Can I gain extra performance by using up all the RAM in my laptop?

Dhaval Kaneriya December 13, 2012
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I’ve installed 16GB RAM, 8GBx2 in my laptop.. In standby mode, it used up 2GB out of 15.9GB available.. Can I use all the RAM I have available in certain apps so that they can run faster? If so, how?

  1. GamE
    December 13, 2012 at 7:40 pm

    Apps decide how much RAM to use. You can’t do that yourself. Its just like the data you store on your Hard drive. The application decides how much space it requires at minimum and you can store only that data.
    To increase your performance, get a CPU running a faster clock or a better Graphics Card.---u can use ram memory instead of pagefile

  2. Vishal Srivastava
    December 13, 2012 at 4:17 pm

    Apps decide how much RAM to use. You can't do that yourself. Its just like the data you store on your Hard drive. The application decides how much space it requires at minimum and you can store only that data.
    To increase your performance, get a CPU running a faster clock or a better Graphics Card.

  3. ha14
    December 13, 2012 at 1:59 pm

    certain program can have an option on how much ram to use. Most programs are written so that they use a certain amount of ram to function. shared memory is automatically coherent if you play with it then perhaps other programs will suffer. You can change priority of process if you wish. If you have a good processor and plenty of ram then your Windows should work well, unless you have Windows problems, corruptions like .net framework...

  4. Kathy Davis
    December 13, 2012 at 12:16 pm

    I don't get your question.. can you tell me clearly..

  5. Thomas Petrucha
    December 13, 2012 at 8:18 am

    16 GB RAM for a laptop? ... 8 will be more than enough ... what OS is running?

    ... but I think you can only tell the OS to use ... GB for itself and the rest will be taken by Apps/Programms.

    Really Speed fpr a Laptop is the change from a hdd to an SSD ... this will increase the speed enormously ;)

  6. Junil Maharjan
    December 13, 2012 at 5:23 am

    I don't think it works like that. If you divert all your RAM to a specific app then how will other important ms services work? sorry for the question but i think this answers the question.

    • Anonymous
      December 13, 2012 at 9:09 am

      Agreed. The question is erroneous in it's assumption about the way memory works in the WIndows OS. What you've described actually is closer to the way Android uses memory.

      You could, I suppose use a RAM disk of some sort and load programs from that, but that's a pretty antiquated concept.

      The best way to utilize your RAM when you have a lot of it, in order to get performance increases would actually be to turn down your Virtual Memory, so that the computer uses the much slower hard drive space as little as possible. (Using some Registry hacks you can also tweak this even more.)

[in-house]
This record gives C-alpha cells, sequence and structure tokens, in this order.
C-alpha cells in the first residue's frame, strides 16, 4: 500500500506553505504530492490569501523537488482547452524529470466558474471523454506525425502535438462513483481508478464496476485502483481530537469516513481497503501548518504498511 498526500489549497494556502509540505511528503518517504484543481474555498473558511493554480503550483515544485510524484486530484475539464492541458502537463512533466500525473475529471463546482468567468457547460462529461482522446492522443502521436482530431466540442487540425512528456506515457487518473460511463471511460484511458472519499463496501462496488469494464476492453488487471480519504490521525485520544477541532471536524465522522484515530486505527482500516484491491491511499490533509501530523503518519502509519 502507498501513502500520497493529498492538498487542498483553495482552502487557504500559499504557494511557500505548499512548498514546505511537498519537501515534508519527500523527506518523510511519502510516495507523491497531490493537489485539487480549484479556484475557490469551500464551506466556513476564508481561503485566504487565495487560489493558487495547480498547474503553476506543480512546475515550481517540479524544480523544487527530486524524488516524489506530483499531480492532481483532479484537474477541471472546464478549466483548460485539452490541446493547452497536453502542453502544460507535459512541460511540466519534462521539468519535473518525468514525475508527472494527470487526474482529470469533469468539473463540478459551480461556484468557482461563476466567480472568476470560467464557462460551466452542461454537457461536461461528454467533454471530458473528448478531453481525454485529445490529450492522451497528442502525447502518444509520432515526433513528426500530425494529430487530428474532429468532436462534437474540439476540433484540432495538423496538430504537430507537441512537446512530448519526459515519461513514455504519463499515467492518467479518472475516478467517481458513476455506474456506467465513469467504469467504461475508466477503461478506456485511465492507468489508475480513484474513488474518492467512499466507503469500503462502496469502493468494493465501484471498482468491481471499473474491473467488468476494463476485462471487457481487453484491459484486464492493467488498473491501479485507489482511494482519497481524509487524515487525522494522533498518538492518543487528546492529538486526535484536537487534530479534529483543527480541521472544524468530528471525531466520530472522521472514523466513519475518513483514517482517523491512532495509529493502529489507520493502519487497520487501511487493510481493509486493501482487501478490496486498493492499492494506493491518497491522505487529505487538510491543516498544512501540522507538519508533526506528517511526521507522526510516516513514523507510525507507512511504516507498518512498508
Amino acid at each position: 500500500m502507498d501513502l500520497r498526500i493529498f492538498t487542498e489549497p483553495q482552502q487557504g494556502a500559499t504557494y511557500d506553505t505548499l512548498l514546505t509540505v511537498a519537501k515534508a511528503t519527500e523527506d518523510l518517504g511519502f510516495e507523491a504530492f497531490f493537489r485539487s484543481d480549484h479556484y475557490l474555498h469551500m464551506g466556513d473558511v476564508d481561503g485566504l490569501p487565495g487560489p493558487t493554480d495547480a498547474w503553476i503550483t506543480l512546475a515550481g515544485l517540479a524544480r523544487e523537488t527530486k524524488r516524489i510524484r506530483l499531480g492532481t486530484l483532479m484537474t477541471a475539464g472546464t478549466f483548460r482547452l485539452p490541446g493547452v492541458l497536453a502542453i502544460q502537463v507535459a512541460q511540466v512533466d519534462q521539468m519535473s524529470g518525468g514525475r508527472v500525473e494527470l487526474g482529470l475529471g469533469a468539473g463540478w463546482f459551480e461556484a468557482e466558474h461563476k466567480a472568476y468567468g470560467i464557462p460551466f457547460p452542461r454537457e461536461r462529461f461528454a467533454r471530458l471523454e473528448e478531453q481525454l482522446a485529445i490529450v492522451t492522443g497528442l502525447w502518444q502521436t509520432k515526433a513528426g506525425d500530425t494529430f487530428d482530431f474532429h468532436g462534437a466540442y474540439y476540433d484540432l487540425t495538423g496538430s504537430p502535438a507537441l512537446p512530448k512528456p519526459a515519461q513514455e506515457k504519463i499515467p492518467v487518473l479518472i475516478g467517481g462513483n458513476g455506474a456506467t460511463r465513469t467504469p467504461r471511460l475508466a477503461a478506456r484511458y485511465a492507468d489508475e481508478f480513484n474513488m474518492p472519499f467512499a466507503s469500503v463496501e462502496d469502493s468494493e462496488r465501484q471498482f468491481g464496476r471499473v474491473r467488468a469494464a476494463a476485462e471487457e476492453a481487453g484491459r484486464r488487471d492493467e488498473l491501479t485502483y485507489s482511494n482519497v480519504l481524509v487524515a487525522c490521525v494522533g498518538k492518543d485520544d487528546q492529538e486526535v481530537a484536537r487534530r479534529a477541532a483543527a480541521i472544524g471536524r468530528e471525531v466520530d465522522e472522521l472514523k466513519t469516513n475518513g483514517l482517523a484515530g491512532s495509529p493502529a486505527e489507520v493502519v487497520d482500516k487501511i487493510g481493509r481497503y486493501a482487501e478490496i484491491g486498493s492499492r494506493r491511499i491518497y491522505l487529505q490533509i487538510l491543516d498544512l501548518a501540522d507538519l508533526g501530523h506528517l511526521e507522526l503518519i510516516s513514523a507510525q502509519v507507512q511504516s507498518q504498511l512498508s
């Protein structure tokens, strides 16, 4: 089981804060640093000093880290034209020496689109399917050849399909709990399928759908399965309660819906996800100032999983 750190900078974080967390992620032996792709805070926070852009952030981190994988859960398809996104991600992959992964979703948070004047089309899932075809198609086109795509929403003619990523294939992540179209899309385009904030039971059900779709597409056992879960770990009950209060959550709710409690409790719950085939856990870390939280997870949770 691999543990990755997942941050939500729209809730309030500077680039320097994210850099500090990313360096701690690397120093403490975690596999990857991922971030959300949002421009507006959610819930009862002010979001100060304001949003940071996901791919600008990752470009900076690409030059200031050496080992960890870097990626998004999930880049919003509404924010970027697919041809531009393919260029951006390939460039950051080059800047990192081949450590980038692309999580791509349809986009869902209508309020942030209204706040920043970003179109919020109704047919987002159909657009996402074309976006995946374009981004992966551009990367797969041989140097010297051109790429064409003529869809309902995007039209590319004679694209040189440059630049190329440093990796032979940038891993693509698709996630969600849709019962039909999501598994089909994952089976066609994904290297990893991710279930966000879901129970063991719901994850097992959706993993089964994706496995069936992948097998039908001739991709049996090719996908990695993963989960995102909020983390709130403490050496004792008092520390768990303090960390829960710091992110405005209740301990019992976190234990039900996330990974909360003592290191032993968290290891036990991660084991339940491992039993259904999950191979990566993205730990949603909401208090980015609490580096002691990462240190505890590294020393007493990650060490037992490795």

Also, depending on how you use Windows, you tell it to either use the processor primarily for applications or background tasks.

      Both of these options are set in the Performance Options of the Advanced System Properties menu.

      Additionally, you can uses sites like these to get really fancy:

      http://www.blackviper.com/service-configurations/black-vipers-windows-7-service-pack-1-service-configurations/

      http://www.speedyvista.com/windows7/services.php

      I know, the BlackViper site looks incredibly cheesy and shady, but trust me, the guy knows what he's talking about.
      Nobody said smart people had to be great at web designs.
      LOL
      If I remember correctly, I believe his site also pre-dates SpeedyVista.com and I think they actually got a lot of their ideas from him.

      Anyway, I hope this helps.

  7. Anonymous
    December 13, 2012 at 5:13 am

    Windows should dynamically allocate memory according to application needs. If you are asking if you can map specific memory to a particular application, no. It will allocate memory as required, no more. With 16Gb, it probably won't happen, but if your requirements exceed what is available, the excess will be swapped out in a page file (which will slow things down drastically). A good way to see this is to open Task Manager, then click the 'Performance' tab. You can then watch your memory requirements rise & fall as you start or close applications (CPU cycles, too). The 'processes' tab will show everything running, and how much they are actually using. Select Taskman by right-clicking the toolbar (Win7) or from the system page in Win8.

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